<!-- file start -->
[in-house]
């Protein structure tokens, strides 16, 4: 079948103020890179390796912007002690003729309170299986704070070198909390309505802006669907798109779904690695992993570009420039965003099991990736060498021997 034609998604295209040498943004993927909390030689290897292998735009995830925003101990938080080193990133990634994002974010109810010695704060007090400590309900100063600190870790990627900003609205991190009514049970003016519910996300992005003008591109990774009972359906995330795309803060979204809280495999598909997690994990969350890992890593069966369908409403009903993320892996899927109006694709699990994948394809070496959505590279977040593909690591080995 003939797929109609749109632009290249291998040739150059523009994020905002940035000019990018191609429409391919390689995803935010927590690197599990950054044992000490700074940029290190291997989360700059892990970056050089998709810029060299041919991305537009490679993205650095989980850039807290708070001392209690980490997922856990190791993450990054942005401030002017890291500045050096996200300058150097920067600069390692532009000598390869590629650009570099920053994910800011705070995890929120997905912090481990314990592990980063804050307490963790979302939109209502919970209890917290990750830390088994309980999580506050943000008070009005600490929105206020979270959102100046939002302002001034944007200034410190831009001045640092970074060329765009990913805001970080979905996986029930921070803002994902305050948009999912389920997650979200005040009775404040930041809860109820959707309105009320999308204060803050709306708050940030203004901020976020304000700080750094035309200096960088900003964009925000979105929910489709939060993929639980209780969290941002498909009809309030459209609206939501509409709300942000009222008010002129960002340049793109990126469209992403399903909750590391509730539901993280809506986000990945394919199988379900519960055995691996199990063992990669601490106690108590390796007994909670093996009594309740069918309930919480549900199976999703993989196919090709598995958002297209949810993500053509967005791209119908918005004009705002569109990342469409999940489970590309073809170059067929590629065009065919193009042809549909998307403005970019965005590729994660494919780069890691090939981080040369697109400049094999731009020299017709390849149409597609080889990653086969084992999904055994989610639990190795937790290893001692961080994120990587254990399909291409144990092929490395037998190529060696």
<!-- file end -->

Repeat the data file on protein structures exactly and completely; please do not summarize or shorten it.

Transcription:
[in-house]
């Protein structure tokens, strides 16, 4: 079948103020890179390796912007002690003729309170299986704070070198909390309505802006669907798109779904690695992993570009420039965003099991990736060498021997 034609998604295209040498943004993927909390030689290897292998735009995830925003101990938080080193990133990634994002974010109810010695704060007090400590309900100063600190870790990627900003609205991190009514049970003016519910996300992005003008591109990774009972359906995330795309803060979204809280495999598909997690994990969350890992890593069966369908409403009903993320892996899927109006694709699990994948394809070496959505590279977040593909690591080995 003939797929109609749109632009290249291998040739150059523009994020905002940035000019990018191609429409391919390689995803935010927590690197599990950054044992000490700074940029290190291997989360700059892990970056050089998709810029060299041919991305537009490679993205650095989980850039807290708070001392209690980490997922856990190791993450990054942005401030002017890291500045050096996200300058150097920067600069390692532009000598390869590629650009570099920053994910800011705070995890929120997905912090481990314990592990980063804050307490963790979302939109209502919970209890917290990750830390088994309980999580506050943000008070009005600490929105206020979270959102100046939002302002001034944007200034410190831009001045640092970074060329765009990913805001970080979905996986029930921070803002994902305050948009999912389920997650979200005040009775404040930041809860109820959707309105009320999308204060803050709306708050940030203004901020976020304000700080750094035309200096960088900003964009925000979105929910489709939060993929639980209780969290941002498909009809309030459209609206939501509409709300942000009222008010002129960002340049793109990126469209992403399903909750590391509730539901993280809506986000990945394919199988379900519960055995691996199990063992990669601490106690108590390796007994909670093996009594309740069918309930919480549900199976999703993989196919090709598995958002297209949810993500053509967005791209119908918005004009705002569109990342469409999940489970590309073809170059067929590629065009065919193009042809549909998307403005970019965005590729994660494919780069890691090939981080040369697109400049094999731009020299017709390849149409597609080889990653086969084992999904055994989610639990190795937790290893001692961080994120990587254990399909291409144990092929490395037998190529060696």